Somehow sitting here on the metro zipping around Tokyo on a cold winters day I am slowly slipping into this organized practical and almost without feeling or expression lifestyle of commuting in Tokyo.
Each person has their own worries, dreams and plans and their individual destinations and priorities cross each other’s path for a few moments on the ever effective and efficient metro system that services Tokyo.
Strange then that their eyes are seldom drawn to another’s, rather looking out of the window into the abyss of the maze of tunnels, ear phones plugged in but whether there is any sound being played is another thing, as their lips never sync to music. Phones and tablets are in abundance and these small books that everyone seems to have a copy of being read back to front for us westerners in vertical format of Japanese writing.
Expressions remain neutral, maybe the odd person is sleeping, usually the head rocking forward is that give away sign of a few late nights.
Arriving at a station people disembark in such an orderly fashion and queueing onto the escalator in straight lines in total silence is reminiscent of robots in a car factory going about some repetitive task.
The trains are spotless, the train tracks are shiny, the stations are clean, curiously enough I rarely see anyone cleaning anything.
Nobody eats or drinks on the go, rather stopping at one of the many stores for a snack and drink before moving onwards.
So is there some worthwhile psychology that supports following each other’s cultural practice that is not enforced through discipline?
The music starts and you instinctively know that something is going to end or begin and that’s the signal for the doors closing on the metro train. So do not run, just be aware and there will be another one along shortly and on time.
But hang on surely there are delays and the passengers are inconvenienced. Yes of course, but no one behaves differently or reacts with an outburst of emotion. Maybe turning another page in their book or listen to another song, it happens so rarely I don’t believe the impact is even registered.
There is no active and visible law enforcement presence, so is it really required in their society?
Nemawashi is the practice of doing things in your life so that other related things can be impacted positively. I wonder how deep this goes into the country’s culture, as many academics and organizations in the western world have studied the great motor manufacturers like Toyota in attempts to copy the culture to improve their own performance.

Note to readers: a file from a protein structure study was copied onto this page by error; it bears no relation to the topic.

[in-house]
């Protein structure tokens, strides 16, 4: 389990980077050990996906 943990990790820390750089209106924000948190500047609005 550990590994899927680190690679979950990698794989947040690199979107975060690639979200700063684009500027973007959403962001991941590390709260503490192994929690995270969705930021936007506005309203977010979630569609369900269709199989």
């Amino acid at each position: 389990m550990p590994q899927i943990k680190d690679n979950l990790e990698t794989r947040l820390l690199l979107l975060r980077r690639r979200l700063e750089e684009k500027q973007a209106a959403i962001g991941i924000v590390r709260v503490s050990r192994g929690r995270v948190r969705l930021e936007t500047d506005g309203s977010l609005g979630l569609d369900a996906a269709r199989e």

Crossing the road is quite an event in the daily chore of moving through this vibrant city. The light is red and the little man standing still has a duel countdown timer for everyone to watch in anticipation of some launch from the blocks in a 100m sprint. The cars move by with little noise and certainly no hooting or screeching of brakes. The man changes to green and in many cases upto 12 deep in the crowd on either side of the road everyone moves simultaneously off the starting blocks, but in no hurry, just an organized event which ceases when the light changes. As the green countdown finishes its cycle the odd persons hurriedly cross the road.
Now for walking 4 or 5 wide in the same direction with people going in the opposite direction on the same footpath all on their side of the pavement but with zero demarcation, I wonder if there is some training or high school education that everyone has taken to pass the navigate your way along a road or metro in public without causing disruption class.
To buy a ticket per journey is not at all the right way to move through the city unless you have only one or two journeys to make. Even then you may find that although the process of buying a ticket on the many simple machines is easy, moving through the gates is something else as there are in excess of 20 metro line operating companies that share lines your ticket must cover to make your transfers.
So save yourself some real stress and difficult and buy a Pasmo or Suica card at the at the many accessible machines and reload as you need and swipe as you transfer.
The last trains between 00:00 and 01:00 set off and even with people crammed like sardines in an XS can nobody shouts or pushes too much, even on a Friday when people head homewards from after work drinks.
The inspectors at every gate are serious looking but ever so helpful and polite just in case you struggle or see that fateful red light and blocked gate when you swipe without sufficient funds.
The JR line is the Japan Rail system which is connected to the metro system for some city trips but mostly for outside the city. These trains are punctual and so clean and smooth it puts some airlines to shame. The conductor bows when he enters the carriage prior to checking your ticket, the non-reserved seating is ample and gets busy but there is always space to sit.
Is this an accurate portrayal of Japanese metro system and commute life, not at all, but it is a reflection of my observations and experiences from this wonderful city.
Grace, peace, effective, efficient….perhaps, but the word harmony best describes Tokyo commuting as everything somehow flows.